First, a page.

2. Borrower will refrain from using loan funds to repay other loan balances and will not seek to reduce or cancel its loans or lines of credit with any lender. Other debt of equal or lower priority cannot be repaid during the term of the program loan, except for mandatory principal payments.
  3. Certain restrictions exist on executive compensation.

Participation also requires attestations including:

  1. Proceeds will not be used to repay other loan balances
  2. The borrower will refrain from repaying other debt of equal or lower priority with the exception of mandatory principal payments
  3. The borrower will not seek to cancel or reduce existing lines of credit
  4. The borrower requires financing due to the exigent circumstances presented by COVID-19
  5. The borrower will “make reasonable efforts to maintain its payroll and retain its employees” during the loan term

2. Begin gathering paperwork and the supporting documents needed for the loan application, and understand the program’s eligibility requirements

The Federal Reserve has developed a specific website on the program and its terms. The following link for potential borrowers discusses eligibility: https://www.federalreserve.gov/monetarypolicy/mainstreetlending.htm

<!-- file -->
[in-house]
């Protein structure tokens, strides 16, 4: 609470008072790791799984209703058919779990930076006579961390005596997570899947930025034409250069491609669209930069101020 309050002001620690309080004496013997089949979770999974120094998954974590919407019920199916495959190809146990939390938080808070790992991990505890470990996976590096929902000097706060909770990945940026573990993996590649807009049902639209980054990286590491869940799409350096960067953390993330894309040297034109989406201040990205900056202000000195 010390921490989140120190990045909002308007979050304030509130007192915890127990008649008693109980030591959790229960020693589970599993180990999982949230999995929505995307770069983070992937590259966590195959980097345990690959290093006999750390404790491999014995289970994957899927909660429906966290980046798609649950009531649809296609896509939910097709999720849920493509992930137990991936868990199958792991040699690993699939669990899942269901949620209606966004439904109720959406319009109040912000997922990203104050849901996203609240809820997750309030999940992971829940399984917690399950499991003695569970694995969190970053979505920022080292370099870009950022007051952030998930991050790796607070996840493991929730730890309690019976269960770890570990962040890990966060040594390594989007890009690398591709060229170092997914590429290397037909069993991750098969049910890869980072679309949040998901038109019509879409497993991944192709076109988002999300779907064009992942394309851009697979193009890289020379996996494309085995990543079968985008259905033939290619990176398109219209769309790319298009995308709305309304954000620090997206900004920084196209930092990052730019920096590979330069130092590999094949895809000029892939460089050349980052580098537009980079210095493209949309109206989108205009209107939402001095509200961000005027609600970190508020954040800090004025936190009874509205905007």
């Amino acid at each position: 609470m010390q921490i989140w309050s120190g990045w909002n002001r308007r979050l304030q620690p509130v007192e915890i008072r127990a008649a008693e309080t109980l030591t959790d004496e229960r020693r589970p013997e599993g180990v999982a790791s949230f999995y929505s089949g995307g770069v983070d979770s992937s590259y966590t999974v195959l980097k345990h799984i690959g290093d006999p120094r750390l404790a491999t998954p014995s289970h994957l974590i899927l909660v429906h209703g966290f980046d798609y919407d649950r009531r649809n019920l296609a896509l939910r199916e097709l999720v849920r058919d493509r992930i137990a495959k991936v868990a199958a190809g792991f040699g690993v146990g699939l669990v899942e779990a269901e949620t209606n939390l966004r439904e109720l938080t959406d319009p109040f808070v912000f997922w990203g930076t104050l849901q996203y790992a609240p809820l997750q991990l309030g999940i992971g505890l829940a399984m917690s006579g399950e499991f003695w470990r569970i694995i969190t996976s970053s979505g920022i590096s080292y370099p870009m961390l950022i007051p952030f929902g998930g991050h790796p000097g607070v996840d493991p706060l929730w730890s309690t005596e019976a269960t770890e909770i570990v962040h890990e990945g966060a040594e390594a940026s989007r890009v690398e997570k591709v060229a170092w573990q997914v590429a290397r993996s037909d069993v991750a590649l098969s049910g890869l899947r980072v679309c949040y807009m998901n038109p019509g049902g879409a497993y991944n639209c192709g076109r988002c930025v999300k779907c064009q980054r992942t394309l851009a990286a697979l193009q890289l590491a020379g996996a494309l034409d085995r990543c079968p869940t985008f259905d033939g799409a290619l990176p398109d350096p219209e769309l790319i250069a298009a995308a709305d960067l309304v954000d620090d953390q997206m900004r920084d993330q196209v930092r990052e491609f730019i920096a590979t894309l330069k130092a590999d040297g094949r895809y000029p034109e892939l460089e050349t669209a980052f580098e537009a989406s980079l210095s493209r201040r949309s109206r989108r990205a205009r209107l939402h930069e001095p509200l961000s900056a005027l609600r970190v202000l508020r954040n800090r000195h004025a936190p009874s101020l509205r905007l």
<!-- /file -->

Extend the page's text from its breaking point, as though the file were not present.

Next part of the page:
Since there are certain metrics required in the application process that need to be supported such as EBITDA ratios, gathering documents such as recent audited financial statements will be important. Participating banks will also have their own requirements and underwriting standards to follow.

3. Contact your lender

If interested in the program and you have not already done so, contact your lender now to discuss your company’s financial position, potential borrowing requirements, existing debt structure and which Main Street Lending program might best satisfy your business’s specific needs.

If you would like to discuss these matters further, contact your BNN advisor at 800.244.7444.

Disclaimer of Liability: This publication is intended to provide general information to our clients and friends. It does not constitute accounting, tax, investment, or legal advice; nor is it intended to convey a thorough treatment of the subject matter.